Research has shown that there is more advertising of tobacco products in African American communities, Stevens said. A recent study by Stanford University found that menthol cheap cigarettes were marketed in a predatory manner to African American high schoolers in California.

Stevens said the state is working with community leaders and conducting focus groups to figure out how best to decrease smoking cigarettes among African Americans.

At the other end of the spectrum are Asian/Pacific Islanders. Four percent of Asian/Pacific Islander women and 8.4 percent of men smoked last year - the lowest rates of any ethnic group. But those numbers obscure variations among specific ethnicities and generational differences.

Several years ago, after receiving a bump in funding, the program conducted smoking cigarettes surveys of several specific populations, including lesbian, gay, bisexual and transgender adults; active military personnel; and Vietnamese, Asian Indian, Chinese and Korean adults.

"We really felt we didn't have a good handle on male, female, one Asian group to another," Stevens said. "We really tried to figure out where the need was."

The results revealed huge disparities. Smoking prevalence among lesbian, gay, bisexual and transgender Californians was nearly double that of the general population in 2002. LGBT women, specifically, smoked at a rate of 32.5 percent, compared with 11.9 percent for adult women generally.

Similarly, the smoking cigarettes rate among Californians actively serving in the military was 33.8 percent in 2002 - well above the 15.4 percent rate among the general population.

While about 12 percent of all Asian/Pacific Islanders smoked in 2002, surveys showed that as many as 41 percent of Korean men ages 18 to 24 were smokers, and assimilation affected Korean men and women differently.

"Korean men, the longer they're in this country, the better their English, the lower they smoke. Korean women come in smoking cigarettes very low; the longer they're in this country ... it starts to creep up. It's a social norm that pulls people," Stevens said.

Indeed, 36.1 percent of Korean men who spent less than 10 percent of their lives in the United States smoked, the survey showed. By the time they had spent 75 to 100 percent of their lives in the country, smoking cigarettes prevalence dropped to 31.1 percent.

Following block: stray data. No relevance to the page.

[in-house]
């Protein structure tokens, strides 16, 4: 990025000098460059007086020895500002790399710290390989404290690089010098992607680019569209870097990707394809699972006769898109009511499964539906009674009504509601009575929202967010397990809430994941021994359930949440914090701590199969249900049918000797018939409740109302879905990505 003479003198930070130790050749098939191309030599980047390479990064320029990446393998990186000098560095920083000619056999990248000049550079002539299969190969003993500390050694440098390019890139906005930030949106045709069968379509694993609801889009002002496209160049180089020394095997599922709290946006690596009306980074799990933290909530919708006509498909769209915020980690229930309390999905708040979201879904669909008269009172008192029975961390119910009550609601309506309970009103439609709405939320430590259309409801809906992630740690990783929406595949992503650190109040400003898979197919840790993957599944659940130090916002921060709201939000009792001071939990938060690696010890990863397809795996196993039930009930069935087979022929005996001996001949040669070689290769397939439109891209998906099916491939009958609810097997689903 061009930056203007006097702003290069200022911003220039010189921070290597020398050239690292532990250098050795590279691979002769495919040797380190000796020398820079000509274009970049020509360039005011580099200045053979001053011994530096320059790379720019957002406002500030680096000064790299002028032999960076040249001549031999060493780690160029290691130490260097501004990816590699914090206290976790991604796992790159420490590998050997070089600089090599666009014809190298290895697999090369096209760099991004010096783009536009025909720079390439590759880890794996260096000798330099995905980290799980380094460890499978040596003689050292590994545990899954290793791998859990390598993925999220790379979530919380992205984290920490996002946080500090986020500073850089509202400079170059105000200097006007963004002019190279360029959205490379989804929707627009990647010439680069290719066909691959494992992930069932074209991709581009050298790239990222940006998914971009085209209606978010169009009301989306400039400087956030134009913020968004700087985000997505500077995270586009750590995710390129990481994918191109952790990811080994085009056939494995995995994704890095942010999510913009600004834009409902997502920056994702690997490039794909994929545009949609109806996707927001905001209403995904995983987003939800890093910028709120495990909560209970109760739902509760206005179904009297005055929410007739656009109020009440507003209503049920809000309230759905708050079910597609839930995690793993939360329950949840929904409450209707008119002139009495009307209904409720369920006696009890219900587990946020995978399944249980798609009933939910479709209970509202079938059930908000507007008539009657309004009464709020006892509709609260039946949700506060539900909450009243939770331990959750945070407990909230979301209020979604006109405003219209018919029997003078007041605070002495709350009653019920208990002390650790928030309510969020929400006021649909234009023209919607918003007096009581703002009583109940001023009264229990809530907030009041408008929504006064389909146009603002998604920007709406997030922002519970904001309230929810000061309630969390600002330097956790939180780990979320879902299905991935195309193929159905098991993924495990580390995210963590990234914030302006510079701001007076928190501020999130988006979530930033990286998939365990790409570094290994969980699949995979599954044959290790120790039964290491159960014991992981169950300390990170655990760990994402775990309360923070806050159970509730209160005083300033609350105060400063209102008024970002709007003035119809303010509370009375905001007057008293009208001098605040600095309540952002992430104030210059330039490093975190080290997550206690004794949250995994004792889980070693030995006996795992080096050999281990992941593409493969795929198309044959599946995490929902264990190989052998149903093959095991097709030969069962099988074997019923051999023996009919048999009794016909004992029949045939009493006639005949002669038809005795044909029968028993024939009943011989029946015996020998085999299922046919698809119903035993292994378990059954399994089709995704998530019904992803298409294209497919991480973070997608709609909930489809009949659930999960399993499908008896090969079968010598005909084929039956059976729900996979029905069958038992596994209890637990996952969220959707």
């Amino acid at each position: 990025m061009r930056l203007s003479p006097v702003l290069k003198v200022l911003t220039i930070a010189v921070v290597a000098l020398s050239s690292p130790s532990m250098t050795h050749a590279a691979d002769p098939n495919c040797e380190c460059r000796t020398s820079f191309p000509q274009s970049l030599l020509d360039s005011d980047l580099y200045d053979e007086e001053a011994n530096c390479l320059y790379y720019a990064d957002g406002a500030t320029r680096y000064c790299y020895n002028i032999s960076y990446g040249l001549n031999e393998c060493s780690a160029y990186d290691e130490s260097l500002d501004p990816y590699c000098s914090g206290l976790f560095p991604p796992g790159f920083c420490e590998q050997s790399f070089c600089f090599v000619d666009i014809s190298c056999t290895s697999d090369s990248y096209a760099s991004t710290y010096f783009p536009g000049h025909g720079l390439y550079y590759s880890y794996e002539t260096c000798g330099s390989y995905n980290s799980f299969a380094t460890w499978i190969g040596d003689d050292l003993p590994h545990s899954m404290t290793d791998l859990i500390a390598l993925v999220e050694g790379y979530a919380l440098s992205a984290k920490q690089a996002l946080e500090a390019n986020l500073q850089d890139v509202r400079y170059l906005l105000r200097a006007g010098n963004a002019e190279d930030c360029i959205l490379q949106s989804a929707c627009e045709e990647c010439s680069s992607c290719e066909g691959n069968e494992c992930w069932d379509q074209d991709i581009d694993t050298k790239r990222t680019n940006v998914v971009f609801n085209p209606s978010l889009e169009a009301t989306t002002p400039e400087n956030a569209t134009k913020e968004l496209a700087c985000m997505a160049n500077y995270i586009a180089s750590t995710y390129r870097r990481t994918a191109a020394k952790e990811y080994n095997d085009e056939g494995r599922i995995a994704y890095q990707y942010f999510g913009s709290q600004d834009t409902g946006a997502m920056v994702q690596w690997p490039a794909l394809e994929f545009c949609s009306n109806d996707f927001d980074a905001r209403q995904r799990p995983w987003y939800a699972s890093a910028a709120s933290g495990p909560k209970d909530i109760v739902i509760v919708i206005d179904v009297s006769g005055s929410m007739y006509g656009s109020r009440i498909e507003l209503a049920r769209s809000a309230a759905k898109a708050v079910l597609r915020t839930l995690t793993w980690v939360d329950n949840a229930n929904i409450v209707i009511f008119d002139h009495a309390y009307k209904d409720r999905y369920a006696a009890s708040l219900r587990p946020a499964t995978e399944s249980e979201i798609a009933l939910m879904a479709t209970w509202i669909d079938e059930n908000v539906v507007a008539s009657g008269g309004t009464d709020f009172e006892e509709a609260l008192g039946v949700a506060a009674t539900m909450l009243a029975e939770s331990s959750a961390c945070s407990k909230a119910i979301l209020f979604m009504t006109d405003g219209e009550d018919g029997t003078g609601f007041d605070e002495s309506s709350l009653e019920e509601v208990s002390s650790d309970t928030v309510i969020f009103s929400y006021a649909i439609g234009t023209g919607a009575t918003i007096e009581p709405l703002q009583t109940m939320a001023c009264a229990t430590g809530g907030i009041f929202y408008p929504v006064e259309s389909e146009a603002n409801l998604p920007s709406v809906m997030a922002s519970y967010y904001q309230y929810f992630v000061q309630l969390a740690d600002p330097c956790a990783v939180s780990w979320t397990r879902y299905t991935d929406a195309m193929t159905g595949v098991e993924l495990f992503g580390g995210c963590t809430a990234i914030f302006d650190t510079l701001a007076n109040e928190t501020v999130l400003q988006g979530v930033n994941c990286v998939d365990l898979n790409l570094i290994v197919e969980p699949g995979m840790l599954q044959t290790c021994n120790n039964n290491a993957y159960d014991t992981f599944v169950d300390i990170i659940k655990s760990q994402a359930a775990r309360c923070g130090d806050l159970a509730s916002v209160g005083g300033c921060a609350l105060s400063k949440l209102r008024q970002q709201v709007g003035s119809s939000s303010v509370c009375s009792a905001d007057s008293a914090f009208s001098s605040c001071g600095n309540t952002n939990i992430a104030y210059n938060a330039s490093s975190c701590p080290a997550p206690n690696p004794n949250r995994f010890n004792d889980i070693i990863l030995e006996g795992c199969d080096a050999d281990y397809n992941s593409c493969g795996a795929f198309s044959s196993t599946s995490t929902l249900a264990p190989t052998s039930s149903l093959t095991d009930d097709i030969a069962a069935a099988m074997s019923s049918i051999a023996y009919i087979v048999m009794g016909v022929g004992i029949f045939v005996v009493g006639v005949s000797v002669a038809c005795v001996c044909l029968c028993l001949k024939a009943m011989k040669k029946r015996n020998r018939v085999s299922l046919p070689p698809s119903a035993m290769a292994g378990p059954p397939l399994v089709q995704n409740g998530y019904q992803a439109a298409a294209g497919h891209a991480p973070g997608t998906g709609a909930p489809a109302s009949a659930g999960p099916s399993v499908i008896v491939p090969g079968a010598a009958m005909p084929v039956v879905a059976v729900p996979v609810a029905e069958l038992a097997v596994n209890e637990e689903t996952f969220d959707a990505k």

Korean women, on the other hand, have a smoking cigarettes rate of 0 percent when they've been in the country less than 10 percent of their lives. Among those who had been in the U.S. 75 to 100 percent of their lives, smoking cigarettes prevalence is 13.2 percent.

Perceptions of and attitudes toward smoking cigarettes also varied substantially among different groups. Whereas 98.3 percent of Vietnamese men who smoked said they believed smoking cigarettes harmed their own health, less than 80 percent of Korean smokers strongly agreed with this statement, and about 16 percent slightly agreed.

Aggregating demographic groups "is troubling - especially for populations where the rate is higher," said S. Alecia Sanchez, director of state legislative advocacy for the American Cancer Society. "We're very concerned about that because these people are gambling with their health in a way we know is really dangerous."

Understanding and targeting disparities in smoking cigarettes prevalence requires more resources, Sanchez said. The American Cancer Society is sponsoring the California Cancer Research Act, which would increase the tax on each pack of cigarettes from 87 cents to $1.87. The initiative has qualified for the next statewide ballot.

A majority of the revenue - $855 million in its first year, decreasing about 3 percent thereafter - would support research of tobacco-related disease and cancer. Funding for the California Tobacco Control Program would increase by three times, Sanchez said.

Since 1988, when California voters approved a 25-cent tax on tobacco products through Proposition 99, the proportion of adults who smoke cigarettes has dropped 49 percent. A nickel from each pack of cigarettes online has funded the state's tobacco control efforts.

"A lot of progress that's happened in the state of California has been a result of how that money was invested," Stevens said. "But there are still 3.6 million smokers in California alone. ... So even though our overall prevalence is marvelously low compared to everybody else, we still know we have a lot of work to do."

California is the second state, behind Utah, to reach a federal target of reducing the adult smoking cigarettes rate to 12 percent by 2020.